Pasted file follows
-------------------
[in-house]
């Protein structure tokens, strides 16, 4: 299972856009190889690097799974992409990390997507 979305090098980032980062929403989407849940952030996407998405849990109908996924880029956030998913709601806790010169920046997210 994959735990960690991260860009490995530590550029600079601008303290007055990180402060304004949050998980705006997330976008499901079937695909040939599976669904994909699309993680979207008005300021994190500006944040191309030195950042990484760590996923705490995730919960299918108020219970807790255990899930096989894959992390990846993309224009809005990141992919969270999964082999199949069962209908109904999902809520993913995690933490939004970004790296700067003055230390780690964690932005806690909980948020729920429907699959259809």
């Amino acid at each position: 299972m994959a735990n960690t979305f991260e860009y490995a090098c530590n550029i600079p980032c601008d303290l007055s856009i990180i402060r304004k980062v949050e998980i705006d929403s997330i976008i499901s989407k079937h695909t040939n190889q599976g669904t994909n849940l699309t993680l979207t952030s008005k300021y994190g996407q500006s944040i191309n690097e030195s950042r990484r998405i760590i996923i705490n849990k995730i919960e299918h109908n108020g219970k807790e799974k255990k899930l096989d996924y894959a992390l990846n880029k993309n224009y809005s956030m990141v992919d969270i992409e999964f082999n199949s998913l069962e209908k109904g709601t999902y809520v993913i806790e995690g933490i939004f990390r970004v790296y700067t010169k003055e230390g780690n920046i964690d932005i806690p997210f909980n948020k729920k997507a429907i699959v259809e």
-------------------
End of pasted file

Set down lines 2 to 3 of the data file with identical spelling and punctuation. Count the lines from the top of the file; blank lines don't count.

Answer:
């Protein structure tokens, strides 16, 4: 299972856009190889690097799974992409990390997507 979305090098980032980062929403989407849940952030996407998405849990109908996924880029956030998913709601806790010169920046997210 994959735990960690991260860009490995530590550029600079601008303290007055990180402060304004949050998980705006997330976008499901079937695909040939599976669904994909699309993680979207008005300021994190500006944040191309030195950042990484760590996923705490995730919960299918108020219970807790255990899930096989894959992390990846993309224009809005990141992919969270999964082999199949069962209908109904999902809520993913995690933490939004970004790296700067003055230390780690964690932005806690909980948020729920429907699959259809």
């Amino acid at each position: 299972m994959a735990n960690t979305f991260e860009y490995a090098c530590n550029i600079p980032c601008d303290l007055s856009i990180i402060r304004k980062v949050e998980i705006d929403s997330i976008i499901s989407k079937h695909t040939n190889q599976g669904t994909n849940l699309t993680l979207t952030s008005k300021y994190g996407q500006s944040i191309n690097e030195s950042r990484r998405i760590i996923i705490n849990k995730i919960e299918h109908n108020g219970k807790e799974k255990k899930l096989d996924y894959a992390l990846n880029k993309n224009y809005s956030m990141v992919d969270i992409e999964f082999n199949s998913l069962e209908k109904g709601t999902y809520v993913i806790e995690g933490i939004f990390r970004v790296y700067t010169k003055e230390g780690n920046i964690d932005i806690p997210f909980n948020k729920k997507a429907i699959v259809e």